Updated: Apr 10
With very little going on right now, we thought it would be nice for folk to look back on their time supporting the lads and name their favourite game, ground and player as well as remembering their first time watching the lads… Feel free to contribute yours to firstname.lastname@example.org FIRST MATCH
I was born just off Newcastle’s Westgate Road, “within the sound of Armstrong’s hooter”, the definition of a true Geordie evidently. My mother and all her family were Mags, but my dad, a season ticket holder at Roker Park, made sure I was brought up Sunderland through and through. I started going to Roker Park in the 59/60 season, when my dad finally agreed to buy me a season ticket to stand with him in the Clock Stand. However, the first match I went to was in the previous season at St James’ Park. Yes, the first match I saw was a Newcastle game. Not with my dad (he visited every ground in the old first and second divisions except one, St James’ Park which he refused to ever enter, yes, my dad was one of those). I went to the Newcastle game with my dad’s mate Bobby Hedley who took me and his own son, John. For years I wondered why we went to that game, but in 2008, when the fiftieth anniversary of the Munich air crash was commemorated, I realised why. All I remembered of the game was that the ground was so full I had to sit at the side of the pitch right behind a corner flag, and that stepping back to take a corner, Bobby Charlton kicked me, turned round and said “Sorry, kid” (which of course I lived off for years in the playground). The reason we were there along with most of the rest of the 60000 crowd was that this was the first visit of Man Utd to the North East since the Munich crash, so everyone wanted to turn out to honour the Busby babes.
My dad’s generosity didn’t extend to letting me accompany him to away games (I guess he had to be allowed to get away and have a pint or few every other week). However, one away game we did go to together was the FA Cup game at Old Trafford in 1964. The greatest excitement I have ever experienced outside of a bedroom was when Johnny Crossan danced across the edge of the penalty area beating three United defenders and put the ball in the top corner, putting us 3-1 up. OK, I know it finished 3-3 and we were well beat in the second replay, and that Crossan goal only exists in my mind’s eye because I have never seen (and don’t want to) a film of it. But to me it will always remain the greatest goal ever scored, ever, in the whole history of football.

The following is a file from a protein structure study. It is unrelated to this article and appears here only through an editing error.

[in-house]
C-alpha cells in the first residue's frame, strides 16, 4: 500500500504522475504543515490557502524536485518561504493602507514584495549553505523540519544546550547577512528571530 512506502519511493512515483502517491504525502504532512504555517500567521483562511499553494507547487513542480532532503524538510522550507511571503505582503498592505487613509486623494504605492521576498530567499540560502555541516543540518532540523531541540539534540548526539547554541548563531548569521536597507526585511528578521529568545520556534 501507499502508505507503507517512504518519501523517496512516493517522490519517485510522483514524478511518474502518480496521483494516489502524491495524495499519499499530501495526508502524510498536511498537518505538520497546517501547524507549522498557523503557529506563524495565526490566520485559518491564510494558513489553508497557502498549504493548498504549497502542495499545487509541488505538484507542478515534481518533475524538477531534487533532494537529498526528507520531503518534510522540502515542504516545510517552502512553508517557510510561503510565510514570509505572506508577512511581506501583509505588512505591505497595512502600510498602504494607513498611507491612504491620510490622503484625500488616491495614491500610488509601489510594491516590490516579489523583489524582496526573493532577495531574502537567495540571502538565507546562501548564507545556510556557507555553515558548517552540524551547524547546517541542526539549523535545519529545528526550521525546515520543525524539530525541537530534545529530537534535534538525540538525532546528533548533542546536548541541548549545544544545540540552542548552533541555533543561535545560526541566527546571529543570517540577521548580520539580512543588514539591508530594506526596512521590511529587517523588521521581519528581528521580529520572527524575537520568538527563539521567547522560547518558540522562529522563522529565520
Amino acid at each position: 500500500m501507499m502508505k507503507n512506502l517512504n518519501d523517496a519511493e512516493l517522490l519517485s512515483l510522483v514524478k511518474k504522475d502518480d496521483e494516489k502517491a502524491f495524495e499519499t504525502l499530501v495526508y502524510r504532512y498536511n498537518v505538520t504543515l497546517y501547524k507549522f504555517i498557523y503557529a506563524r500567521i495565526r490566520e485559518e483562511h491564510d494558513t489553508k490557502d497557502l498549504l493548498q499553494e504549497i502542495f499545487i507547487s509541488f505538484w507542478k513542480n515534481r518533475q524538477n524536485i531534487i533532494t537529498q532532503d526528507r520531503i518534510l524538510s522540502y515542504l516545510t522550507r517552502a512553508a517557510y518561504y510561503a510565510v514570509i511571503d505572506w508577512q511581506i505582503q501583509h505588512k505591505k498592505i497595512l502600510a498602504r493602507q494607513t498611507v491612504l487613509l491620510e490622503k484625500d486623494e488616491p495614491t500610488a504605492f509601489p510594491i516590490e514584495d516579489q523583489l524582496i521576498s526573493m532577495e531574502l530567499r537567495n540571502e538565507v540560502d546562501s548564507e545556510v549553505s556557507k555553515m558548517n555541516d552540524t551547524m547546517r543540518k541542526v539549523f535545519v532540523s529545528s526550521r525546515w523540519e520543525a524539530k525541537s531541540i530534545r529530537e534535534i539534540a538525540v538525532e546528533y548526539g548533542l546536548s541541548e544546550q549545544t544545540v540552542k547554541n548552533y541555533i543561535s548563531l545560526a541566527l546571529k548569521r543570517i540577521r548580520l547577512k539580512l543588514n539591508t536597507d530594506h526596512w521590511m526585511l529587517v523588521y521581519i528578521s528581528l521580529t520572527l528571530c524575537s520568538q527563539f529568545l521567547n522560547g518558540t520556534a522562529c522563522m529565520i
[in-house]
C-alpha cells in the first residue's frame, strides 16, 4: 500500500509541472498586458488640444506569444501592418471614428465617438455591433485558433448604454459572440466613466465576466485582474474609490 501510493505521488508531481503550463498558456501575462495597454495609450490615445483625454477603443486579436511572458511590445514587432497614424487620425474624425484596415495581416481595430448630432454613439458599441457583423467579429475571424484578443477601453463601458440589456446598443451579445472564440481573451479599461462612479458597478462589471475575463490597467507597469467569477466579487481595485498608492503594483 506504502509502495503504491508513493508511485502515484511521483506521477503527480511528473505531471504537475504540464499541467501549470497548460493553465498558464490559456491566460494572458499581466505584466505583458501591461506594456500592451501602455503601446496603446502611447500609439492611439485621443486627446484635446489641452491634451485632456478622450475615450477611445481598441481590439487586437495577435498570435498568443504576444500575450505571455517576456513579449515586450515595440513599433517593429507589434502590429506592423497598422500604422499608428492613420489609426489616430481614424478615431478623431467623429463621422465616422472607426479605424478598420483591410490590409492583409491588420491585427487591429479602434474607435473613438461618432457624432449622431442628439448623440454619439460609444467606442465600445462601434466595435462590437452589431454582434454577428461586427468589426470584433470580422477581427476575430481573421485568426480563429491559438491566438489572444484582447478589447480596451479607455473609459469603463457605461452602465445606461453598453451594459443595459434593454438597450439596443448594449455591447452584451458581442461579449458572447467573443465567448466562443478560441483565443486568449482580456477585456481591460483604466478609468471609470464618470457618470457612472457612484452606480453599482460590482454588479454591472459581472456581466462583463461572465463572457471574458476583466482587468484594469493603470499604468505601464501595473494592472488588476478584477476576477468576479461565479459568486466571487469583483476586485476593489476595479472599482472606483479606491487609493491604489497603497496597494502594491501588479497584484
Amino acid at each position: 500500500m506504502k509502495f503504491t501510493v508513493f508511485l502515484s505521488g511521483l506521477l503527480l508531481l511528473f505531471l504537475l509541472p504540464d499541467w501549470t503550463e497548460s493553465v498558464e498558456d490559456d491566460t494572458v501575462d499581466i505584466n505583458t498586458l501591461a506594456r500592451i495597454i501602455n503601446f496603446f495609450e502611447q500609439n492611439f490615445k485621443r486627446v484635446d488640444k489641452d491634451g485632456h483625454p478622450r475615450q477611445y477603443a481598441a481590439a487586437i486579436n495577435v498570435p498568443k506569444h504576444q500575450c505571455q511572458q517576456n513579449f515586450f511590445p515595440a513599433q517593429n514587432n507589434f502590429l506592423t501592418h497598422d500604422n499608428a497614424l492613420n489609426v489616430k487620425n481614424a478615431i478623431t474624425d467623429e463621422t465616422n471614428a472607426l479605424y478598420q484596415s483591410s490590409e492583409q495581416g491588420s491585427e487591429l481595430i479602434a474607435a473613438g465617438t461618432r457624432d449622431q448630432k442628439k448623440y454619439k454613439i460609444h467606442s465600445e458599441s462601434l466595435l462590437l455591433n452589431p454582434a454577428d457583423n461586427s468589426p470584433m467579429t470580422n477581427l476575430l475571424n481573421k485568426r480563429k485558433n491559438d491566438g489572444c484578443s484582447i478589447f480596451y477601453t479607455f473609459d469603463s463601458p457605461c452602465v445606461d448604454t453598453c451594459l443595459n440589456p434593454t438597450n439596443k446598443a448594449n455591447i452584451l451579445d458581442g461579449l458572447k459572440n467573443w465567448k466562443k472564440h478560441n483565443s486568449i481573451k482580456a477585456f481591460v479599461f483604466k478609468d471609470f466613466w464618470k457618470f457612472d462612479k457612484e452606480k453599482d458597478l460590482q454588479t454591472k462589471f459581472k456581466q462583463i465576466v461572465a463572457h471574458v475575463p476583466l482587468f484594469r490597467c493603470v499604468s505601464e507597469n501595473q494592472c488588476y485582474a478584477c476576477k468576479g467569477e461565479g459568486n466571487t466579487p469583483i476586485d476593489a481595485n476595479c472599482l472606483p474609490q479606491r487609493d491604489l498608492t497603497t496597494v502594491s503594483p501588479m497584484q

I have had great individual player moments, such as getting kicked by Bobby Charlton (see above) or watching Jim Baxter in ’66 in the Waterloo Hotel (RIP) teach the Russian squad to drink rum and blackcurrant. But my favourite overall player has to be Johnny Crossan. Modern day commentators talk of the “number 10 role”. Well, Crossan wore 10 on his back, and was the archetypal inside forward: skilful, intricate, intelligent, and hard. Also, and this also might only exist in my mind’s eye (and if it does, I apologise Johnny), he used to come out of the tunnel with a cigarette in his mouth.
For a favourite ground I have to look at somewhere where I have only good memories, and, obviously I have experienced many fantastic moments at both Roker and the SoL. At Roker Park, being part of the Roker Roar, or watching Kevin Arnott controlling games from the centre circle, like a master squash player never moving from the T, or Cloughie laughing as he picked up the ball just inside the opposition half with only the Boro goalkeeper in front of him, or the shoes scattered across the Fulwell End terraces after the epic replay against Man Utd in 64, or the raucous journeys every other Saturday from the Brewers Arms in Durham to The Derby in my mates’ sit up and beg old Ford (and never forgetting the lads who used to sell raffle tickets in The Derby, going into the bar and shouting “it was won in the lounge” then going into the lounge and shouting “it was won in the bar”).
At the SoL the whole Peter Reid magical era, or an epic individual midfield battle when Gavin McCann upped his game to go toe to toe for 90 minutes with Patrick Vieira, or the spontaneous standing ovation given to Thierry Henry when he was substituted, leaving our pitch for the last time.
But at both grounds there have been too many heartbreaks for either ground to be considered my favourite. Cloughie’s career being ended by the Bury goalkeeper. Tommy Harmer’s knee ruining the promotion party atmosphere. The so bad you had to laugh experience of watching us score three own goals against Charlton. Following Sunderland means that most grounds you visit will provide painful memories.
The only ground I can think of where all my experiences were good is St James’ Park. Apart from getting an apology from Bobby Charlton, I was also there to see Gary Rowell’s hat trick, Blyth Spartan’s battle in the mud against Wrexham, not to mention seeing The Stones and Bob Dylan there. So, strangely, I guess St James’ Park is my favourite ground.